Finance Committee Chairman Max Baucus (D-Mont.) and Utah Sen. Orrin Hatch, the panel’s top Republican, told their colleagues they’re moving on a foundation for tax reform with a “blank slate.” That means all special tax provisions on the books, including popular provisions like the mortgage interest deduction, the protection of employer-provided health care and special treatment of investment income, are on the chopping block.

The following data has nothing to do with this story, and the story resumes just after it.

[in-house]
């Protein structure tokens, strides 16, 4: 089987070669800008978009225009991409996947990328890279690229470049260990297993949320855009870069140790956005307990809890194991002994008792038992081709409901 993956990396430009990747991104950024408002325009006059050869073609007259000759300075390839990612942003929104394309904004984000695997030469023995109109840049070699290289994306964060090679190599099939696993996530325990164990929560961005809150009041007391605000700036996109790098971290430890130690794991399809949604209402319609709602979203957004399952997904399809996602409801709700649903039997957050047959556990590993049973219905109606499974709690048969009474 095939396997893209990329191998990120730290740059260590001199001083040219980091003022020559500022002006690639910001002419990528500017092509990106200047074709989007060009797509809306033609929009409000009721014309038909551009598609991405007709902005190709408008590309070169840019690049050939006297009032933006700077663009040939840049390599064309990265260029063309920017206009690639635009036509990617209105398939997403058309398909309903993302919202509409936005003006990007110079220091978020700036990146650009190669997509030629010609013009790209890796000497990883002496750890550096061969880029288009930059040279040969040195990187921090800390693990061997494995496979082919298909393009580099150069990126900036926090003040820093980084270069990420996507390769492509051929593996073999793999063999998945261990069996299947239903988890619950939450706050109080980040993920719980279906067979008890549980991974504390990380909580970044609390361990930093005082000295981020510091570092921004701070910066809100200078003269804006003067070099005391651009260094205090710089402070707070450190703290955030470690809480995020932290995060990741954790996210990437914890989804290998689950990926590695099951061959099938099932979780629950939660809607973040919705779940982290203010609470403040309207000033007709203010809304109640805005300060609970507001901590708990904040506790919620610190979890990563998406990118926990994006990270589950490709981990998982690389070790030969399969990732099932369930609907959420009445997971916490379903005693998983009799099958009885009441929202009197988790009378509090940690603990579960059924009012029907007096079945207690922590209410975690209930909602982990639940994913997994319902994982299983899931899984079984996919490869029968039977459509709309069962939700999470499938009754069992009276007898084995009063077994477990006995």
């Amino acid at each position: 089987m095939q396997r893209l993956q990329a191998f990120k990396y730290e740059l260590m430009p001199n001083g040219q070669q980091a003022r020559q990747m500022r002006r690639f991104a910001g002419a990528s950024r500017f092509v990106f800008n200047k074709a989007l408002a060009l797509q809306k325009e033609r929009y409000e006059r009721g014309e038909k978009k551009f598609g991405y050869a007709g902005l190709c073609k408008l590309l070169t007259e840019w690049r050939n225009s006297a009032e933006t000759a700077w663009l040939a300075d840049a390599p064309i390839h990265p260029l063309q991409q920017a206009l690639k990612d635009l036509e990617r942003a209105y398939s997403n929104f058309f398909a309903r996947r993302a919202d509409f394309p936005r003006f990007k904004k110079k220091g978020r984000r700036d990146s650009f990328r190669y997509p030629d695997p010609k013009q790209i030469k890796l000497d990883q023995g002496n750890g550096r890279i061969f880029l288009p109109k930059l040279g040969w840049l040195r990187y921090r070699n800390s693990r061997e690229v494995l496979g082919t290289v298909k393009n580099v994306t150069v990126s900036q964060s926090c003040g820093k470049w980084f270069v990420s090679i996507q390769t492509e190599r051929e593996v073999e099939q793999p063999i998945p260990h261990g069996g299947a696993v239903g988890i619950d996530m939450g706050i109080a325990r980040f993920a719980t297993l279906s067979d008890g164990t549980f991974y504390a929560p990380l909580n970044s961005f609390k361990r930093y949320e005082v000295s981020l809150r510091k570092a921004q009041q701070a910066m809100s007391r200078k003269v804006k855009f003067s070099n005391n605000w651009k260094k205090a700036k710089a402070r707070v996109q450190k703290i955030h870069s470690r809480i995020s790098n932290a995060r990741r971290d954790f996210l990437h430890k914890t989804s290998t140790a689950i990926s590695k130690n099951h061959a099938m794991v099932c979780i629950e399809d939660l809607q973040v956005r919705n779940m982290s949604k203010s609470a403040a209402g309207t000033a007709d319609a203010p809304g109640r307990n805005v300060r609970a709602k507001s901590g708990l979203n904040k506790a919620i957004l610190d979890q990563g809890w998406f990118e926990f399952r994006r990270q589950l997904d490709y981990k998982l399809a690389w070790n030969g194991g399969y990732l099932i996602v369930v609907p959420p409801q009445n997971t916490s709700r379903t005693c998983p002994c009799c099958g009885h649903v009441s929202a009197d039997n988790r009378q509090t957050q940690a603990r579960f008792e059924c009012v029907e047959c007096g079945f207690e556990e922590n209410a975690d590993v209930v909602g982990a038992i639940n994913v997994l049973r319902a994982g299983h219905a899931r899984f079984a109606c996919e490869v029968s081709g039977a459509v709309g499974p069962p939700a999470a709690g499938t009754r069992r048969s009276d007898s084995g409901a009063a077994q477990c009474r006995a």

Senators — not lobbyists or other outside interests — will have until July 26 to make their case for which provisions should be inserted back into the tax code.
“We have issued 10 bipartisan options papers totaling more than 160 pages that detail reform proposals we are considering in every area of the tax code,” Baucus and Hatch wrote in a “dear colleague” letter to other senators. “Now it is your turn.”